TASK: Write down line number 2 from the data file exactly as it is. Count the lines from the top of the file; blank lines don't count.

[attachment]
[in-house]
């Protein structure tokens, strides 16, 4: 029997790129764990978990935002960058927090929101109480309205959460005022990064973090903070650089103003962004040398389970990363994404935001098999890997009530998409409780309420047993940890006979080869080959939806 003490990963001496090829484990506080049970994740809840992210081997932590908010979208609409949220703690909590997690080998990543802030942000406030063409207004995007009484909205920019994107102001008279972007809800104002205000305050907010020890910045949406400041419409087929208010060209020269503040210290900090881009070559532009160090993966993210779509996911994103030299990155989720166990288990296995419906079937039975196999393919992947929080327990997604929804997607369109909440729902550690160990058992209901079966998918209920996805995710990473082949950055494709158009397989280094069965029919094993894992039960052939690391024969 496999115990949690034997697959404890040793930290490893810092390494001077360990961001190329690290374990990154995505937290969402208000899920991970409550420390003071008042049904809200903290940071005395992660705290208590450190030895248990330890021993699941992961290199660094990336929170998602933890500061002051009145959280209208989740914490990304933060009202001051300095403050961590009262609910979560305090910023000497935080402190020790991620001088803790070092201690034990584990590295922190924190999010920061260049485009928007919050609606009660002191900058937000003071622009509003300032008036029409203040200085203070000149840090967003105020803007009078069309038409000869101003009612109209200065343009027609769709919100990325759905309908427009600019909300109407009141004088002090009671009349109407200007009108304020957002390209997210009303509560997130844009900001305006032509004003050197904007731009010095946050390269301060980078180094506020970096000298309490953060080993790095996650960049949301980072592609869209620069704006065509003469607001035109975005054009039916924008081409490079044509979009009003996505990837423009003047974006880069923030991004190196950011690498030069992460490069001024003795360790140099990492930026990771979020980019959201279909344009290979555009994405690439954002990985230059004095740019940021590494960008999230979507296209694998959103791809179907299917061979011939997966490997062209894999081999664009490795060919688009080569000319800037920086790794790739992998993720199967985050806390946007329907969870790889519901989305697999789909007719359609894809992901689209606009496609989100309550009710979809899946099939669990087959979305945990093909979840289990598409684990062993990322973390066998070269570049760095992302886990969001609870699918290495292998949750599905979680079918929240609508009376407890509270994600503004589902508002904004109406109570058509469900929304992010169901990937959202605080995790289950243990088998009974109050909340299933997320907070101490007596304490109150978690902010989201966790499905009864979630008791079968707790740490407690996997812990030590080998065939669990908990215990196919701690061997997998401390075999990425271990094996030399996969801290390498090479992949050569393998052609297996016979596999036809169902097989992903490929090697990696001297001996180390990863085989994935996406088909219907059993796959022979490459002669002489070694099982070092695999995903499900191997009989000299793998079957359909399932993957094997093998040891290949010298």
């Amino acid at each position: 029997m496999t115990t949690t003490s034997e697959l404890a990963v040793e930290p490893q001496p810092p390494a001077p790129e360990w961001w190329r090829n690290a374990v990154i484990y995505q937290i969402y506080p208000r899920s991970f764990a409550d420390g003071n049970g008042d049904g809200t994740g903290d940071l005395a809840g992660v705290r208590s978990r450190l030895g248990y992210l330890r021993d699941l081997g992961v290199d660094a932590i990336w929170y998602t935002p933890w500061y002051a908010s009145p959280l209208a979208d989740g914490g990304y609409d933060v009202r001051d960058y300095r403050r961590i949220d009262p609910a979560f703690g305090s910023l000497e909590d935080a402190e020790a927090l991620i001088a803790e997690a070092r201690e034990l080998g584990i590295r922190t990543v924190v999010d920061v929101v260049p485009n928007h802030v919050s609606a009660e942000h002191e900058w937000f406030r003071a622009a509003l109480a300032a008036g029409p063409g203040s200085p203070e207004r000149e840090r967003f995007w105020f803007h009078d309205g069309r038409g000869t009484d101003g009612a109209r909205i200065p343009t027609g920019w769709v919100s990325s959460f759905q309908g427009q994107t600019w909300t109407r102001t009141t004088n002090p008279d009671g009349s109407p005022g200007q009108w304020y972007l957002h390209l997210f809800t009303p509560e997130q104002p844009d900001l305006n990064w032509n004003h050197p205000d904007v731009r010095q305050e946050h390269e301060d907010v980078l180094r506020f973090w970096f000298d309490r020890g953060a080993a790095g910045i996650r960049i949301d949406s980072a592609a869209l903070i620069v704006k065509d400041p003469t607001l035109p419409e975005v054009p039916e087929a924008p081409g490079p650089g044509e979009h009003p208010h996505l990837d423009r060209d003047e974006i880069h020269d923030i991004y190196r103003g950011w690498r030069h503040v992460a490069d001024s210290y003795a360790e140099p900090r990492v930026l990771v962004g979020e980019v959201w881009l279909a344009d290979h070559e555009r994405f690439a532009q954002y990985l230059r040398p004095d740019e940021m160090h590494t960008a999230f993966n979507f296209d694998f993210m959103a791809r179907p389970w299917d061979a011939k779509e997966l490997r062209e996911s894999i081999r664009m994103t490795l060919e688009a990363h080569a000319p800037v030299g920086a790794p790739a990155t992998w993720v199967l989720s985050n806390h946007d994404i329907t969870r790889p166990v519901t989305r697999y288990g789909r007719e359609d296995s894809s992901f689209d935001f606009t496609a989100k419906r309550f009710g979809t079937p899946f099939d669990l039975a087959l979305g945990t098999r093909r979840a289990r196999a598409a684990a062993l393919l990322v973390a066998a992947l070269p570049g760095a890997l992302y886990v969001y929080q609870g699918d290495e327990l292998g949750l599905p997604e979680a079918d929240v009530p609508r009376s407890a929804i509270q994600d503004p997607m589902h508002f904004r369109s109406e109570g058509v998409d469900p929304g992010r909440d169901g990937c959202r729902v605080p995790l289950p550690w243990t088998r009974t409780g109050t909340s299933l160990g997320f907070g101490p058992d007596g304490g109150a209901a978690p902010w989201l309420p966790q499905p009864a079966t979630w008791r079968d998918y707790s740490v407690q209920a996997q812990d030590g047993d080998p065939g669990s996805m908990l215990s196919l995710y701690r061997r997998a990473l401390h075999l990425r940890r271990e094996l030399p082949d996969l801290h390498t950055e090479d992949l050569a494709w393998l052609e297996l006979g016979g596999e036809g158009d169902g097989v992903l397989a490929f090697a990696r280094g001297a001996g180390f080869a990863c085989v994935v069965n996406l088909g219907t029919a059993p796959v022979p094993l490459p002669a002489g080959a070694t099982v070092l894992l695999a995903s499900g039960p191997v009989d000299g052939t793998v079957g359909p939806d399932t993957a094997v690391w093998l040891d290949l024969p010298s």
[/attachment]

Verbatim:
């Protein structure tokens, strides 16, 4: 029997790129764990978990935002960058927090929101109480309205959460005022990064973090903070650089103003962004040398389970990363994404935001098999890997009530998409409780309420047993940890006979080869080959939806 003490990963001496090829484990506080049970994740809840992210081997932590908010979208609409949220703690909590997690080998990543802030942000406030063409207004995007009484909205920019994107102001008279972007809800104002205000305050907010020890910045949406400041419409087929208010060209020269503040210290900090881009070559532009160090993966993210779509996911994103030299990155989720166990288990296995419906079937039975196999393919992947929080327990997604929804997607369109909440729902550690160990058992209901079966998918209920996805995710990473082949950055494709158009397989280094069965029919094993894992039960052939690391024969 496999115990949690034997697959404890040793930290490893810092390494001077360990961001190329690290374990990154995505937290969402208000899920991970409550420390003071008042049904809200903290940071005395992660705290208590450190030895248990330890021993699941992961290199660094990336929170998602933890500061002051009145959280209208989740914490990304933060009202001051300095403050961590009262609910979560305090910023000497935080402190020790991620001088803790070092201690034990584990590295922190924190999010920061260049485009928007919050609606009660002191900058937000003071622009509003300032008036029409203040200085203070000149840090967003105020803007009078069309038409000869101003009612109209200065343009027609769709919100990325759905309908427009600019909300109407009141004088002090009671009349109407200007009108304020957002390209997210009303509560997130844009900001305006032509004003050197904007731009010095946050390269301060980078180094506020970096000298309490953060080993790095996650960049949301980072592609869209620069704006065509003469607001035109975005054009039916924008081409490079044509979009009003996505990837423009003047974006880069923030991004190196950011690498030069992460490069001024003795360790140099990492930026990771979020980019959201279909344009290979555009994405690439954002990985230059004095740019940021590494960008999230979507296209694998959103791809179907299917061979011939997966490997062209894999081999664009490795060919688009080569000319800037920086790794790739992998993720199967985050806390946007329907969870790889519901989305697999789909007719359609894809992901689209606009496609989100309550009710979809899946099939669990087959979305945990093909979840289990598409684990062993990322973390066998070269570049760095992302886990969001609870699918290495292998949750599905979680079918929240609508009376407890509270994600503004589902508002904004109406109570058509469900929304992010169901990937959202605080995790289950243990088998009974109050909340299933997320907070101490007596304490109150978690902010989201966790499905009864979630008791079968707790740490407690996997812990030590080998065939669990908990215990196919701690061997997998401390075999990425271990094996030399996969801290390498090479992949050569393998052609297996016979596999036809169902097989992903490929090697990696001297001996180390990863085989994935996406088909219907059993796959022979490459002669002489070694099982070092695999995903499900191997009989000299793998079957359909399932993957094997093998040891290949010298």